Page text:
“I was unhealthy – there was no time to think about yourself, or the fact that you’re inhaling smoke all day and you’ve got asthma. These guys are not regular photographers. The demand from them is extreme and you’re on duty all the time – you’ve got to be right there every instant until the shoot’s finished. It could be 2 o’clock in the morning, 4 o’clock – it doesn’t matter. You have no right to be sick, no right to go on vacation, no right to have a life, really. I didn’t make a decision to have no life; it just happened. There is no way you could have a family, children; no way.”

As at Carita, Mercier stood out from the rest of the crowd in New York – not least because – as a result of asthma medication, she was overweight and frumpy. “I had absolutely nothing to do with fashion,” she admits. “I was way heavier than I am now. I had long hair that I just tied up in a chignon – totally old-fashioned – and I wore shapeless black tunics. I wasn’t interested in fashion because I didn’t have the body for it.

“I was interested in it on the model, but what interested me more was the light Steven was doing for the face, how the face and the texture of make-up would catch the light. I was obsessed with that. And the way I was working corresponded totally with what he was expecting from a make-
up artist which was: no ego, it’s not about me. I was just a working robot to make a picture; a picture that’s going to appear in the magazine and end up in the garbage, basically. But it was fantastic.”

Surely, though, it must have been tough being overweight and lacking self-confidence and having to spend your days with drop-dead-gorgeous models? “You wanna know something? I think what really pushed me in that business is the fact that I don’t think that my mother loved us very much. We were three sisters. She did her best but I think she’s kind of screwed up herself in terms of not having received much love from her parents and grandparents. And that doesn’t give a lot of confidence to a child.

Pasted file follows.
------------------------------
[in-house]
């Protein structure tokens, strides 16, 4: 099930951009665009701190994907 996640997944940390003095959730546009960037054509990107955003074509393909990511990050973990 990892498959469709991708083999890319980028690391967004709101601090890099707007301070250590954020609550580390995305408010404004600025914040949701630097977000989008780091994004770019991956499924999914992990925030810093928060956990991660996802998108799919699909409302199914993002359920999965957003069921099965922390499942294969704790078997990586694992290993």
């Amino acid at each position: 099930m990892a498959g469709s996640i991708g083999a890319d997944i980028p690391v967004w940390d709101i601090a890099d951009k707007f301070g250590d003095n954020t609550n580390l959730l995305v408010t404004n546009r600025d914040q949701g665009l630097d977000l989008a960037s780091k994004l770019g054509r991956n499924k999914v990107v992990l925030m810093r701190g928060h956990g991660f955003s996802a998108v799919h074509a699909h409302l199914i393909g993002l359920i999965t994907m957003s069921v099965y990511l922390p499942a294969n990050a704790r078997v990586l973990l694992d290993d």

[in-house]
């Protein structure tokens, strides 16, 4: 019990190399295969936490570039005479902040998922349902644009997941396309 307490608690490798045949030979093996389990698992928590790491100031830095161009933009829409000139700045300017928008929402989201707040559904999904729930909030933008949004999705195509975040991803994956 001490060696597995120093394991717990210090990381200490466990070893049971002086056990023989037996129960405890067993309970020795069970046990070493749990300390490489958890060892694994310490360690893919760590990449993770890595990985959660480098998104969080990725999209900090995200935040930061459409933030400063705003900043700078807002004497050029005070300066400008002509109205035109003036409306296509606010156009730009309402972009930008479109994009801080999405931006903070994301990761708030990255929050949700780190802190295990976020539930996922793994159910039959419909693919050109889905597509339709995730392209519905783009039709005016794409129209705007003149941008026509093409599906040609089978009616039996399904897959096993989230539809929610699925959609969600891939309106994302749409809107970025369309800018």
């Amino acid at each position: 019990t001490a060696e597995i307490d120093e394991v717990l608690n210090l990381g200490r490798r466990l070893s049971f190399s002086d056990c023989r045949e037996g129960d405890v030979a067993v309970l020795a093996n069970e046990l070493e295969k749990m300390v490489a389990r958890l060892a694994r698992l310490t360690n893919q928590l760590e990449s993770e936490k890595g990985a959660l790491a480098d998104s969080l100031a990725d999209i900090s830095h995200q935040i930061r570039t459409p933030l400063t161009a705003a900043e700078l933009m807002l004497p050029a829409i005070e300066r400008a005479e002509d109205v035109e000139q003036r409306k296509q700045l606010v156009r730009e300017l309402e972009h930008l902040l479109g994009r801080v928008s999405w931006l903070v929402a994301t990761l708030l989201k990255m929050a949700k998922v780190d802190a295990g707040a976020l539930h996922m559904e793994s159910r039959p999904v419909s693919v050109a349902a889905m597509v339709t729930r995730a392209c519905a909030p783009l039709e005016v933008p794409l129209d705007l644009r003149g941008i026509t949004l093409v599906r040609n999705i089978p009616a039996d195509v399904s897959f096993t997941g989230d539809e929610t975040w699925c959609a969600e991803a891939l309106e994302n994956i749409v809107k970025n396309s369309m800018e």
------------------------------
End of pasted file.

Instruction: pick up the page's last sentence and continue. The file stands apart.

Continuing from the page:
“I had asthma, I was on cortisone at an early age, I had a weight problem. I was not obese like you see in America, but for France I was heavy. And I felt, I think, because I was not loved, that I was the ugliest duck in the world. I really, really was tortured by the fact that I didn’t find in myself anything good. My mum was very negative. The minute I would come down from my bedroom to go to school, she would have a mean criticism; never anything good. I thought I really was that bad.

“When I came into this business, it was great: because no-one cared what I looked like, it seemed that I only had to be good. I had to be a good assistant. I had to be ready to quickly touch up make-up between changes of clothes without bugging the photographer. I was well-educated, very polite, very discreet, very laid-back. It was not about me – I had no ego. People loved that. I was sad and depressed as could be.

“I had absolutely no personality but I was able to disappear. It was all about my art and since people loved my perfection, they complimented me all the time. I finally existed. And I think that’s why I love that business so much, because it eventually gave me self-confidence.”

Mercier is the first to see the irony of an unhappy, overweight girl finding confidence from being with beautiful, stick-thin models, but she points out: “People like Madonna or any of the actresses I’ve met are the same. They don’t want the perfect, lovely, pretty-figure type of hairdresser or stylist or make-up artist because you are there to make them shine. They appreciate when you know your place.”

It took three years of persuading by Steven Meisel for Mercier to get up the nerve to meet Madonna. “She’s an icon, and I’d heard that she’s very demanding and says things that can be humiliating, but Steven had talked to her about me and was convinced that we would get along. I thought: ‘Okay, I’ve got to transcend that fame otherwise I won’t get any further than where I am now.’ ”

Who was the most famous person she had worked with before Madonna? “Probably the supermodels but that was easy because they were babies when I met them, and they became girlfriends. The most famous person was Catherine Deneuve, who scared me to death. She was